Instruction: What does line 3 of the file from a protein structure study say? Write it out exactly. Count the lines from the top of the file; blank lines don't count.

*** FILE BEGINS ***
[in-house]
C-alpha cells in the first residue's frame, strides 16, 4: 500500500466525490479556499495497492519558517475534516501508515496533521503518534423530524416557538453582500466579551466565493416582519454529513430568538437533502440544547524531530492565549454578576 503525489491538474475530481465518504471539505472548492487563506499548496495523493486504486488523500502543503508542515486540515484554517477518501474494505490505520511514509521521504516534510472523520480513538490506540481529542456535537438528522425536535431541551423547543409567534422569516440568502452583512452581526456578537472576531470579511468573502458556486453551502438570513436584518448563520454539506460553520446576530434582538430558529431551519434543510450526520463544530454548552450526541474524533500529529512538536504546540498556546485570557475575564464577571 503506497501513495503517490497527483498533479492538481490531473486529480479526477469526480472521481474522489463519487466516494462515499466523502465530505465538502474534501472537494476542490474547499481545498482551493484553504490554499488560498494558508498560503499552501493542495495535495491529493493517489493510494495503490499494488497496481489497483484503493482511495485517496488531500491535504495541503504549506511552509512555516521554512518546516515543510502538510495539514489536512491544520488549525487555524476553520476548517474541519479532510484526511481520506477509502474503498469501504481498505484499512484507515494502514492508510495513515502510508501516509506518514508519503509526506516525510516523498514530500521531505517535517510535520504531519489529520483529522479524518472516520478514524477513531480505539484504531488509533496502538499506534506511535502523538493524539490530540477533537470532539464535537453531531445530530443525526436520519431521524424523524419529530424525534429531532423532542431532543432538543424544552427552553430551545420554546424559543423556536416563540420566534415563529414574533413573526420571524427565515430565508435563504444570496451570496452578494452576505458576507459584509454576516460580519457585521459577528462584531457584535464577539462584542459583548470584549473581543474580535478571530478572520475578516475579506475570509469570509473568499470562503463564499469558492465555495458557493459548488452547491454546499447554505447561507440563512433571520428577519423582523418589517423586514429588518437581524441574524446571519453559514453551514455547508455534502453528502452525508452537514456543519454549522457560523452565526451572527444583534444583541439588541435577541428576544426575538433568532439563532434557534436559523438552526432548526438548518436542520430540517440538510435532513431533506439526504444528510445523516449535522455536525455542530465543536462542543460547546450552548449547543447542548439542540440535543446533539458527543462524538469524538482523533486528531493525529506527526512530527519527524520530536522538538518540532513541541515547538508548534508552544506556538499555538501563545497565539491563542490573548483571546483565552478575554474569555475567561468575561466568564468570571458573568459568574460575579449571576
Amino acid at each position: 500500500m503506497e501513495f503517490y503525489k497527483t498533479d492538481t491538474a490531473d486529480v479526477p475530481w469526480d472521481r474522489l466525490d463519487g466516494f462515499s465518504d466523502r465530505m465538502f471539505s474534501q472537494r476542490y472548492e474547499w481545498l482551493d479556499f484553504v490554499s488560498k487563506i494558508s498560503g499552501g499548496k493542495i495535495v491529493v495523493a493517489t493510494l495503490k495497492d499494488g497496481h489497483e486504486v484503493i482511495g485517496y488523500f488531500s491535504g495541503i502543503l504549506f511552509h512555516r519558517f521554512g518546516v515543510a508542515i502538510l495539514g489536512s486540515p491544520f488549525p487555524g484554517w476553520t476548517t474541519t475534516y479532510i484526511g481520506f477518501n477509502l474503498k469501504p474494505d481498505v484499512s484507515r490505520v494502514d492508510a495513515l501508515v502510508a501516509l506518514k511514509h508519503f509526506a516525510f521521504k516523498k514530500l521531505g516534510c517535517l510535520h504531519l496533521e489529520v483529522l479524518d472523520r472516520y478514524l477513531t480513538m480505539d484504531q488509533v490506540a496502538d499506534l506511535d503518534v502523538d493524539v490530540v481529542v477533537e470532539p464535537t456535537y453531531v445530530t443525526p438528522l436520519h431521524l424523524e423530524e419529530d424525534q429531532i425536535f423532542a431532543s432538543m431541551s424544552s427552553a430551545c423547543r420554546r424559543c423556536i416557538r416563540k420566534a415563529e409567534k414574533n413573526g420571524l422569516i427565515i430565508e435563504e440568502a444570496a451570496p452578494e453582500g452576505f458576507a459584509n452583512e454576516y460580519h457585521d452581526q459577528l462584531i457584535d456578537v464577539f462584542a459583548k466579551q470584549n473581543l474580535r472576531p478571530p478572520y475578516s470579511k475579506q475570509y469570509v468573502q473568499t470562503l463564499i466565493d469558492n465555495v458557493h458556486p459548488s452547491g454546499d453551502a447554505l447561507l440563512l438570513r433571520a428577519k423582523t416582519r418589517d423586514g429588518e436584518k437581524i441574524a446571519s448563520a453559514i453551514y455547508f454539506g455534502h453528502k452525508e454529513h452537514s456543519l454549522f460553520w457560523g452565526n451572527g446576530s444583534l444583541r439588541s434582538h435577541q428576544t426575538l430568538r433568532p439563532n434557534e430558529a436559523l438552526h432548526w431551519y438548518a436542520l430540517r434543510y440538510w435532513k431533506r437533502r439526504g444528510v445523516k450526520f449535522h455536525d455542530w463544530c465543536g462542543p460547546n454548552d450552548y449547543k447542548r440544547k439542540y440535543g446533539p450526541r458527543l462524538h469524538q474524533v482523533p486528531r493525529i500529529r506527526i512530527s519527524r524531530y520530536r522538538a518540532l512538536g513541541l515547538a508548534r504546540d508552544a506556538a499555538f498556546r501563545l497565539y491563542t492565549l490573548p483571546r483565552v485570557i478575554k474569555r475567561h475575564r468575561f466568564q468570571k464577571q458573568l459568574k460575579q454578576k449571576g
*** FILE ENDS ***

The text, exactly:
Amino acid at each position: 500500500m503506497e501513495f503517490y503525489k497527483t498533479d492538481t491538474a490531473d486529480v479526477p475530481w469526480d472521481r474522489l466525490d463519487g466516494f462515499s465518504d466523502r465530505m465538502f471539505s474534501q472537494r476542490y472548492e474547499w481545498l482551493d479556499f484553504v490554499s488560498k487563506i494558508s498560503g499552501g499548496k493542495i495535495v491529493v495523493a493517489t493510494l495503490k495497492d499494488g497496481h489497483e486504486v484503493i482511495g485517496y488523500f488531500s491535504g495541503i502543503l504549506f511552509h512555516r519558517f521554512g518546516v515543510a508542515i502538510l495539514g489536512s486540515p491544520f488549525p487555524g484554517w476553520t476548517t474541519t475534516y479532510i484526511g481520506f477518501n477509502l474503498k469501504p474494505d481498505v484499512s484507515r490505520v494502514d492508510a495513515l501508515v502510508a501516509l506518514k511514509h508519503f509526506a516525510f521521504k516523498k514530500l521531505g516534510c517535517l510535520h504531519l496533521e489529520v483529522l479524518d472523520r472516520y478514524l477513531t480513538m480505539d484504531q488509533v490506540a496502538d499506534l506511535d503518534v502523538d493524539v490530540v481529542v477533537e470532539p464535537t456535537y453531531v445530530t443525526p438528522l436520519h431521524l424523524e423530524e419529530d424525534q429531532i425536535f423532542a431532543s432538543m431541551s424544552s427552553a430551545c423547543r420554546r424559543c423556536i416557538r416563540k420566534a415563529e409567534k414574533n413573526g420571524l422569516i427565515i430565508e435563504e440568502a444570496a451570496p452578494e453582500g452576505f458576507a459584509n452583512e454576516y460580519h457585521d452581526q459577528l462584531i457584535d456578537v464577539f462584542a459583548k466579551q470584549n473581543l474580535r472576531p478571530p478572520y475578516s470579511k475579506q475570509y469570509v468573502q473568499t470562503l463564499i466565493d469558492n465555495v458557493h458556486p459548488s452547491g454546499d453551502a447554505l447561507l440563512l438570513r433571520a428577519k423582523t416582519r418589517d423586514g429588518e436584518k437581524i441574524a446571519s448563520a453559514i453551514y455547508f454539506g455534502h453528502k452525508e454529513h452537514s456543519l454549522f460553520w457560523g452565526n451572527g446576530s444583534l444583541r439588541s434582538h435577541q428576544t426575538l430568538r433568532p439563532n434557534e430558529a436559523l438552526h432548526w431551519y438548518a436542520l430540517r434543510y440538510w435532513k431533506r437533502r439526504g444528510v445523516k450526520f449535522h455536525d455542530w463544530c465543536g462542543p460547546n454548552d450552548y449547543k447542548r440544547k439542540y440535543g446533539p450526541r458527543l462524538h469524538q474524533v482523533p486528531r493525529i500529529r506527526i512530527s519527524r524531530y520530536r522538538a518540532l512538536g513541541l515547538a508548534r504546540d508552544a506556538a499555538f498556546r501563545l497565539y491563542t492565549l490573548p483571546r483565552v485570557i478575554k474569555r475567561h475575564r468575561f466568564q468570571k464577571q458573568l459568574k460575579q454578576k449571576g